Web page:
A third death in Illinois this year has been attributed to a vaping-related illness, health officials announced Thursday.
The death toll from the illnesses across the country is now 37, according to the Centers for Disease Control and Prevention. The deceased range in age from 17 to 75, with a median age of 53, a CDC analysis found.
Since March, there have been 1,888 confirmed and probable lung injury cases in the U.S. associated with the use of e-cigarettes. In Illinois, 166 cases have been reported in Chicago and 32 counties, according to the Illinois Department of Public Health, which says those affected range in age from 13 to 75 years old, with a median age of 22. An additional 42 cases are under investigation in Illinois.
“The unfortunate death of a third Illinois resident underscores the seriousness of these lung injuries,” said IDPH Director Dr. Ngozi Ezike in a statement. “New cases continue to be reported in Illinois and across the country.”
All of those affected reported using e-cigarettes or vaping devices within 90 days of getting sick, and officials have not been able to attribute their symptoms to another cause. Reported symptoms have included coughing, shortness of breath, diarrhea, fatigue and vomiting, which worsen over a period of days or weeks before hospital admission.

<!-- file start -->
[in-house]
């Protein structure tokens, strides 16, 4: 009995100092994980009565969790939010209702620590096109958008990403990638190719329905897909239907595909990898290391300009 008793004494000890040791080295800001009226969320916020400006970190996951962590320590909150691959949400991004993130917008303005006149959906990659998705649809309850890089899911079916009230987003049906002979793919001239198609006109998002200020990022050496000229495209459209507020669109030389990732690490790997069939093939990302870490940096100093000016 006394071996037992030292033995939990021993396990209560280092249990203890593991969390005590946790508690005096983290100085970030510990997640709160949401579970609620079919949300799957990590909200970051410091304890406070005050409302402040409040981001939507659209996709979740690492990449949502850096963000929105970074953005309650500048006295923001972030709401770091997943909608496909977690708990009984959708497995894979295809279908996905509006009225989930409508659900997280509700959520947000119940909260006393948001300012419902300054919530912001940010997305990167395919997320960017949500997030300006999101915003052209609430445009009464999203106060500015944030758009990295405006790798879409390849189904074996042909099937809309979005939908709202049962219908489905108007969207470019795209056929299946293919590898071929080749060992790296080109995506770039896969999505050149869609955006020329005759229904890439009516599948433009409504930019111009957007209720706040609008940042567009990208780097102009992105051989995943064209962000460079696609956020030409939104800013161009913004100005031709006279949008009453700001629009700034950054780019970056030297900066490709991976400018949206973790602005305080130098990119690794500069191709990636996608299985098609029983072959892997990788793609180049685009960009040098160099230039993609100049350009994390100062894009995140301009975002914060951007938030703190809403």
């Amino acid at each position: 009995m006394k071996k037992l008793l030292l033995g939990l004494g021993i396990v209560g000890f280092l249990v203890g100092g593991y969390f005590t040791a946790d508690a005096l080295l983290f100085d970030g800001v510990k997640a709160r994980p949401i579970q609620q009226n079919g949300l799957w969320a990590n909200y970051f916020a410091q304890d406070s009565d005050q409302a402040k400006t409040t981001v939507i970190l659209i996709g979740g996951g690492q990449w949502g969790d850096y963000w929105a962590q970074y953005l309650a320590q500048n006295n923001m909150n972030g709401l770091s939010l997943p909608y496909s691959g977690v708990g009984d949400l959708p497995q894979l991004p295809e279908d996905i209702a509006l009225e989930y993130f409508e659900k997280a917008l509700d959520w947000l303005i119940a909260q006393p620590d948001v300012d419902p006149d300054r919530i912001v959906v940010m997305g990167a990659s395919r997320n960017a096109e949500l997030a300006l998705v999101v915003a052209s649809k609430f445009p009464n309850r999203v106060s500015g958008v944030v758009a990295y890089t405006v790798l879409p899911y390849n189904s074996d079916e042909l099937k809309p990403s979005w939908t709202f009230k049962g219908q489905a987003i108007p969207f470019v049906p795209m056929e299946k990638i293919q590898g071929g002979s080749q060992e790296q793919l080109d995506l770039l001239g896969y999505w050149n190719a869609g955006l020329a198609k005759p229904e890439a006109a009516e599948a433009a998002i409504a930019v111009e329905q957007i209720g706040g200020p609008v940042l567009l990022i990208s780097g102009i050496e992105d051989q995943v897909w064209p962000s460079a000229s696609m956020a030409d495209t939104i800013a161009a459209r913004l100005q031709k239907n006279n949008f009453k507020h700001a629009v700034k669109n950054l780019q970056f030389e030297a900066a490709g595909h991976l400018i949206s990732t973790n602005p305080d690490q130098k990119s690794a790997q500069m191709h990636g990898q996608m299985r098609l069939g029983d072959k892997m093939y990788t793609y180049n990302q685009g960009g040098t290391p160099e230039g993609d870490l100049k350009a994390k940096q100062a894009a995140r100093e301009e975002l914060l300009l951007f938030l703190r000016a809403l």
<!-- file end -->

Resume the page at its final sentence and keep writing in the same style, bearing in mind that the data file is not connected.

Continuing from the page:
State health officials are working with local health departments and the CDC to investigate the cases. At this time, officials have not identified a single product, substance or device connected to all cases. “IDPH is urging Illinoisans not to vape or use e-cigarettes products, especially illicit THC based products, while we continue to investigate this outbreak,” said Ezike.
More than 80% of patients who got sick in Illinois reported using products containing tetrahydrocannabinol – THC, the chemical that gives marijuana its high – primarily obtaining them from friends or on the street, according to IDPH. About half of those affected in Illinois reported also using nicotine products.
IDPH has been sending products and devices to the Food and Drug Administration for testing since August and recently received information on 46 of those samples. About half of the test results were positive for THC, and of those, approximately 40% contained evidence of vitamin E acetate. (Vitamin E is safe as a vitamin pill or to use on the skin, but inhaling vitamin E droplets into the lungs can trigger pneumonia.)
Officials advise anyone who is experiencing any type of chest pain or difficulty breathing after vaping to seek immediate medical attention, even if symptoms arise weeks later. Health care providers caring for patients with unexpected serious respiratory illness should ask about a person’s history of vaping.